In WI Voter Id Trial, Witness Says There Is Strategy To Bar Seniors, People Of Color From Voting

FOR IMMEDIATE RELEASE                  

November 11, 2013                                        

Contact: Jennifer Farmer, Advancement Project


Phone: 202.487.0967


In Wisconsin Voter Id Trial, Witnesses Such As 93-Year Old Lorene Hutchins Says Seniors, People Of Color May Be Barred From Voting If Voter Id Law Goes Into Effect

Former Poll Worker Details Painstaking Lengths, Multi-Year Process Her Daughter Endured to Obtain Voter ID

Washington– The first trial challenging a state’s restrictive photo ID law under Section 2 of the Voting Rights Act, since the June 2013 Supreme Court decision in Shelby County v. Holder, proceeds into the second week. The federal lawsuit is brought by the national multi-racial civil rights organization Advancement Project and co-counsel Arnold & Porter. The ACLU is also challenging the law in federal court.

During the trial, Advancement Project and Arnold & Porter will prove:

  • The Wisconsin voter ID law intentionally excludes from voting hundreds of thousands of eligible Wisconsin voters who cannot show a state-issued ID at the polls;
  • Black and Latino voters disproportionately lack the required identification needed under the law to vote;
  • Obtaining an ID can be difficult, costly or impossible for many voters of color; and
  • There is no justification for the law, as Wisconsin has virtually no in-person voter fraud.

Among the witnesses who took the stand last week to detail the law’s discriminatory impact was 93-year old Lorene Hutchins, who testified from her wheelchair: “I feel there is a strategy to keep minorities and older people from voting. Most of us who migrated to Northern states do not have birth certificates, a prerequisite for obtaining the photo ID required to vote. I’ve been voting since the 1940s when I voted for Franklin Delano Roosevelt. It would be devastating to lose the right to vote now, after all these years.”

Ms. Hutchins was born at home in Lee County, Mississippi. At the time of her birth, hospitals in Mississippi did not accept African-American patients, and she did not receive a birth certificate. Although her daughter Katherine Clark went through a multi-year process and spent more than $2,080 to obtain her own birth certificate, as well as one for her mother, Ms. Hutchins believes many seniors and people of color may lose the right to vote because they won’t be able to overcome the barriers to obtaining the underlying documents required to vote.

“If it had not been for my daughter Katherine who had the time and money to fight to get me a birth certificate, I would have been barred from voting,” Ms. Hutchins said.

In addition to Ms. Hutchins, who once worked as a poll worker, other Advancement Project/Arnold & Porter witnesses include:

  • Rickey Davis, a veteran whose only form of identification is a veteran’s card, which will not be accepted if the photo ID law goes into effect. Davis was born in Memphis, Tennessee and doesn't have a birth certificate, which is required to obtain the photo ID.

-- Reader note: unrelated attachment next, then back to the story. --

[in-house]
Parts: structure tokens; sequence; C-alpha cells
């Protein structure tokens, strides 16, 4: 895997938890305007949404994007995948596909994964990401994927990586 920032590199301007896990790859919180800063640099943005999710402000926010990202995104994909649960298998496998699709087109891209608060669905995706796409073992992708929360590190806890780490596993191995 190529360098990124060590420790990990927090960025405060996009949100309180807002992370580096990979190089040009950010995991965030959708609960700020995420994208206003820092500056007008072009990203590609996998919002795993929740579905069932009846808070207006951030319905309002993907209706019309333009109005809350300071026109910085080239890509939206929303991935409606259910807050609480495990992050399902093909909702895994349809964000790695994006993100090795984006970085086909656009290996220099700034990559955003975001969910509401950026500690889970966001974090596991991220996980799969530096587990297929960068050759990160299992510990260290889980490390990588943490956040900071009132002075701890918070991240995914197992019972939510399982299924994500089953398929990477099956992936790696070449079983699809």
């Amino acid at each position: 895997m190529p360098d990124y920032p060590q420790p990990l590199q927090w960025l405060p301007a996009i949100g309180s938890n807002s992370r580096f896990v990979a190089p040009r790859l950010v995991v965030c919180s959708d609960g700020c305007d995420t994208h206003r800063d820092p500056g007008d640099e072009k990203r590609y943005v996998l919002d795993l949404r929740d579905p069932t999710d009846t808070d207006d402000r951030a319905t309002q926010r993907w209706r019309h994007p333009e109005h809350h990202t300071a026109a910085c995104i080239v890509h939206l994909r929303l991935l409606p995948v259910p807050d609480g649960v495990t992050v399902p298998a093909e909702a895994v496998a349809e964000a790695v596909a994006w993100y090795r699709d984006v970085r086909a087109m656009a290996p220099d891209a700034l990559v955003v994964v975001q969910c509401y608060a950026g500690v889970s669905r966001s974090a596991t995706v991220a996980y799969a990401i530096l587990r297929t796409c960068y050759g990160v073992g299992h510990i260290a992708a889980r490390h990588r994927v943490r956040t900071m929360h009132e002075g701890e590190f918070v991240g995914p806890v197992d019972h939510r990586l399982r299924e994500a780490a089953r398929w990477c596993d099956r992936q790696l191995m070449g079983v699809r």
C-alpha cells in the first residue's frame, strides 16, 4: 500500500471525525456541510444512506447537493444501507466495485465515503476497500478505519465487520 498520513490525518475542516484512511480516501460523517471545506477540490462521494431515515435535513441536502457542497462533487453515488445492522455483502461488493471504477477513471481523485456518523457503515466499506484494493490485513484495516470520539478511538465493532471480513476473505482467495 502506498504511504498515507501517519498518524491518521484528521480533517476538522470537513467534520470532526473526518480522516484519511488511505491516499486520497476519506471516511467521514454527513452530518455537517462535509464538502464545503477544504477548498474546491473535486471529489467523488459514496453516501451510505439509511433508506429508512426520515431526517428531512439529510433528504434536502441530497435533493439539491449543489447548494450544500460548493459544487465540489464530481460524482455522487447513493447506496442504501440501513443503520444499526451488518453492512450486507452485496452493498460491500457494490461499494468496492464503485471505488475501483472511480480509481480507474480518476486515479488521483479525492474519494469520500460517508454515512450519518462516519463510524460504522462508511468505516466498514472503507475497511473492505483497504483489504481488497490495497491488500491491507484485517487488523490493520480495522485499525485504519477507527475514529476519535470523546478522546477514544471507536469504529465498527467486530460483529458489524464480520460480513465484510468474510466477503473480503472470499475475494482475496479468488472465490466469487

• Rosie Thompson, who was born in Mississippi by a midwife, doesn't have a birth certificate and therefore cannot obtain a state-issued voter ID.  Although she attempted to receive a copy of her birth certificate from Mississippi, she’s been unsuccessful.  The 79-year old will be unable to vote if the law goes into effect. 
  • Melvin Robertson, who was born in Milwaukee, has no birth certificate and no way of obtaining one. The 84-year old will be unable to vote if the law goes into effect.
  • Alice Weddle, who was born in Mississippi by a midwife, has no birth certificate. The 59 year-old will be unable to vote if the law goes into effect. 

“As the leading democracy in the world, elected officials should work to ensure elections are free, fair and accessible to all people,” said Advancement Project Co-Director Penda Hair. “The states that are passing restrictions on voting are not trying to stop fraud; they’re trying to stop certain communities, namely seniors, students and people of color, from voting."

The anti-voting measure in Wisconsin is part of a broader attack on the right to vote. In the two years leading up to the 2012 election we witnessed the greatest assault on voting rights since passage of the Voting Rights Act of 1965, with a wave of regressive policies passed or proposed in a majority of states. These measures included restrictive voter ID laws, cuts to early voting, voter roll purges, “show me your papers” proof-of-citizenship practices, and voter challenges at the polls. The unprecedented flood of tactics disproportionately affects voters of color, who are less likely to have state-issued photo ID, more likely to use early voting, more likely to be naturalized citizens, and more likely to be targeted for polling place intimidation. 

“Having watched her family brave angry mobs while trying to vote in Mississippi in the 1920s, Ms. Hutchins now faces a more subtle, yet no less harmful, barrier to the ballot box,” said Advancement Project Staff Attorney Leigh Chapman.

To view photos of the witnesses or for more information, contact Jennifer Farmer, at, or 202.487.0967.


Advancement Project is a multi-racial civil rights organization. Founded by a team of veteran civil rights lawyers in 1999, Advancement Project was created to develop and inspire community-based solutions based on the same high quality legal analysis and public education campaigns that produced the landmark civil rights victories of earlier eras.